Under the hood is the 1.5-liter i-VTEC engine from the Fit, and mated to a revised 6-speed manual transmission lifted out of the European-spec 1.8-liter Civic. The internal combustion engine delivers 112 horsepower at 6000 rpm and 107 pound-feet of torque at 4800 rpm; the CR-Z's brushless DC electric motor -- positioned in place of the flywheel, and powered by nickel metal hydride batteries -- generates 14 horsepower at 1500 rpm and 57 pound-feet at 1000 rpm. Through a complex calculation, which we won't go into here, Honda claims the combined power output of the CR-Z's hybrid system is 122 horsepower at 6000 rpm while combined torque is 128 pound-feet at 1500 rpm.
"Given the 1.5-liter's greater torque we had to redesign the IMA system and gearbox to cope," explains Tomobe. But to experience the full force of this beefy bottom end grunt, Tomobe suggests we first select 'sports mode' from the car's new dash-mounted, 3-mode drive system switches. In sports mode, throttle response mapping is changed, and the electric motor acts as a kind of mild supercharger when accelerating, Tomobe says. The other modes -- 'Normal' and 'Econ' modes -- retard throttle response to reduce fuel consumption and lower emissions.
With world-beating manual gearboxes like those in the S2000, NSX and Civic Type R, the CR-Z's stick shift has a lot to live up to. And thanks to some inspired revision on the European Civic's transmission, the six-speed delivers deliciously short throws and a firm, precise linkage action. For the North American market, Honda will also offer a seven-speed continuously variable transmission (CVT), adapted from the Fit's CVT unit. The CVT requires the engine's torque output to be dropped to 123 pound-feet.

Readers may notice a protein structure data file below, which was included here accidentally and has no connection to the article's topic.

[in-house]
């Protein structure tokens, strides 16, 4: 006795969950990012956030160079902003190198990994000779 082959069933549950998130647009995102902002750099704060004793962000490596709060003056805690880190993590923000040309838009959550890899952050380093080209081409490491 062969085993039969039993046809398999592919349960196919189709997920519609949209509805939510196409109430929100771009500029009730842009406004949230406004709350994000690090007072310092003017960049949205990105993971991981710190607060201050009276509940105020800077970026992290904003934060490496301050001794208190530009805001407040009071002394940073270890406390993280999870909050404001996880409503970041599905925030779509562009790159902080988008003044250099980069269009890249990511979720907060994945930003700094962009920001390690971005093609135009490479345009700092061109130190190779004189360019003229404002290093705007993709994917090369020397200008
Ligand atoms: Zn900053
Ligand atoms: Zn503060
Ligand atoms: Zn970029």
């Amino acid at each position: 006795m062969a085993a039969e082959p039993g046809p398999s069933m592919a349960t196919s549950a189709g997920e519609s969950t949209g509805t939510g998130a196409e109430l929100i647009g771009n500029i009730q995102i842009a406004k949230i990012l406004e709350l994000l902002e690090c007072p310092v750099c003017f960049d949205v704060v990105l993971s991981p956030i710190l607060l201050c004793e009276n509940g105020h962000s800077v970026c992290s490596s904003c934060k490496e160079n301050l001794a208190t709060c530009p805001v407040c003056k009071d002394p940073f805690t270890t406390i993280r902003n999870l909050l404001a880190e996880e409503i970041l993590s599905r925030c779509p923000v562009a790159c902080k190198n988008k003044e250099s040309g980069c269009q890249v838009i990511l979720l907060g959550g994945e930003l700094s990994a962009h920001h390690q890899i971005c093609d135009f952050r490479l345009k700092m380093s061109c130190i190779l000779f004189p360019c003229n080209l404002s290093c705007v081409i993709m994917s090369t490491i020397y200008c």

While the old CR-X twin cams were fairly rev-happy, the first thing you notice is the CR-Z's bottom end grunt. With maximum torque on tap from just 1500 rpm, the coupe jumps from rest and reaches 60 mph in 9 seconds flat. Keep the engine spinning between 4000 and 6000 rpm, and the CR-Z will reward any right boot extension, while the specially tuned throatier exhaust adds to this all new sporty hybrid experience. But it will also accelerate strongly from as low as 2000 rpm on an uphill grade thanks to the motor's 'assistance.'